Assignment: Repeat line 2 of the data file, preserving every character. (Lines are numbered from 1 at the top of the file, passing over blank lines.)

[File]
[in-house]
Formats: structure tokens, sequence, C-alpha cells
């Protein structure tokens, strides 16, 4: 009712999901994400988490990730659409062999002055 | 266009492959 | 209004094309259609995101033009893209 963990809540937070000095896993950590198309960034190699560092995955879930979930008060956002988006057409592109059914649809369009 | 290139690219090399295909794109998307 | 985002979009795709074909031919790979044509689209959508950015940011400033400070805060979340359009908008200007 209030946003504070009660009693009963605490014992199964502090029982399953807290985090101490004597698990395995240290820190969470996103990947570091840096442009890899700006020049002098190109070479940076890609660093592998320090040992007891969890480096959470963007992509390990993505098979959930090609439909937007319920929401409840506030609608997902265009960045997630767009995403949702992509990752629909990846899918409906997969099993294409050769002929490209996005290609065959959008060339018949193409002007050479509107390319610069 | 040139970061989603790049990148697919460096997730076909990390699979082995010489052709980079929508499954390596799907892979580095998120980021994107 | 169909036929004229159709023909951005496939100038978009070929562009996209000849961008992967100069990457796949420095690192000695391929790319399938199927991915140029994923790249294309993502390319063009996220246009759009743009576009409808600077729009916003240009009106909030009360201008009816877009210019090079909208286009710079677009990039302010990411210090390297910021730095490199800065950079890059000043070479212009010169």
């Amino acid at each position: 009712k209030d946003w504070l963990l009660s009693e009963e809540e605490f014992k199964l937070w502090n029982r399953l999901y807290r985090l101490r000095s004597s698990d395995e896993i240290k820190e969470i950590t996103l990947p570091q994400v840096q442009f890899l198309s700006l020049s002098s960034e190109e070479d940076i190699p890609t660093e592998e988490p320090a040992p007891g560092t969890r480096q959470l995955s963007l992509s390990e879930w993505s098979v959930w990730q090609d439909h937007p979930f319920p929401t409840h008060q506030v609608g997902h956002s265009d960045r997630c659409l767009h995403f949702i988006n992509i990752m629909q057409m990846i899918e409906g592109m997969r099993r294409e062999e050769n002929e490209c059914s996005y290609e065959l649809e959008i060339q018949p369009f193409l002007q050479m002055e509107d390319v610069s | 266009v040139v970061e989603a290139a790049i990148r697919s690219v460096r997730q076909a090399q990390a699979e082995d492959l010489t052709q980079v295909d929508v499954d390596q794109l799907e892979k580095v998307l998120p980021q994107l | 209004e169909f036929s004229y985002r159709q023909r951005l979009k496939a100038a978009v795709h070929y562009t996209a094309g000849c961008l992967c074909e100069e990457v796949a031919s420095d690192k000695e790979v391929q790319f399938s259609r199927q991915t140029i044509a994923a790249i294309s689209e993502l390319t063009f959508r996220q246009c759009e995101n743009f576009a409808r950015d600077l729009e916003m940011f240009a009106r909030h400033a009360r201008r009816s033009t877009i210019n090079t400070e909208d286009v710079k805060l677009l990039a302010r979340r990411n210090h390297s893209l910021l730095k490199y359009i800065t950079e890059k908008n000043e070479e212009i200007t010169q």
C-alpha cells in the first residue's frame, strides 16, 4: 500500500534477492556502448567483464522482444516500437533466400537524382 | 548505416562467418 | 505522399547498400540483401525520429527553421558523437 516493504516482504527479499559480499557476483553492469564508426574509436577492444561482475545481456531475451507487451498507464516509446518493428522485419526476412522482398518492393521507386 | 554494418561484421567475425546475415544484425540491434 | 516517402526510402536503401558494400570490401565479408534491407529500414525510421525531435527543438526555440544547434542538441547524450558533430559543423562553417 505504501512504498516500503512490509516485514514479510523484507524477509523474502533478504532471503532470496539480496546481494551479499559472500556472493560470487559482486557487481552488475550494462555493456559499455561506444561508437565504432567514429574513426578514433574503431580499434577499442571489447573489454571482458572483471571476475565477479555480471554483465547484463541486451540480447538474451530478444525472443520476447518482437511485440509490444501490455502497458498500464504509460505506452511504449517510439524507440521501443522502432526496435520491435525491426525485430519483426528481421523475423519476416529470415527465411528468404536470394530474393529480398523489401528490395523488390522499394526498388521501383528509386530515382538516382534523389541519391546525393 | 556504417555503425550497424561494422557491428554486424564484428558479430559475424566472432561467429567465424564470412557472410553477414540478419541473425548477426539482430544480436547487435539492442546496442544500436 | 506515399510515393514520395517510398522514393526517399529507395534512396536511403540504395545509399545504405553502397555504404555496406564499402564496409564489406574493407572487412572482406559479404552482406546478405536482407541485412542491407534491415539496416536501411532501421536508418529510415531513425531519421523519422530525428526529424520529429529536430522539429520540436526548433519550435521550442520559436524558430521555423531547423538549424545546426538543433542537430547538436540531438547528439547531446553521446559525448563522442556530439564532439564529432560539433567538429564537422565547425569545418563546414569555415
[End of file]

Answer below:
Formats: structure tokens, sequence, C-alpha cells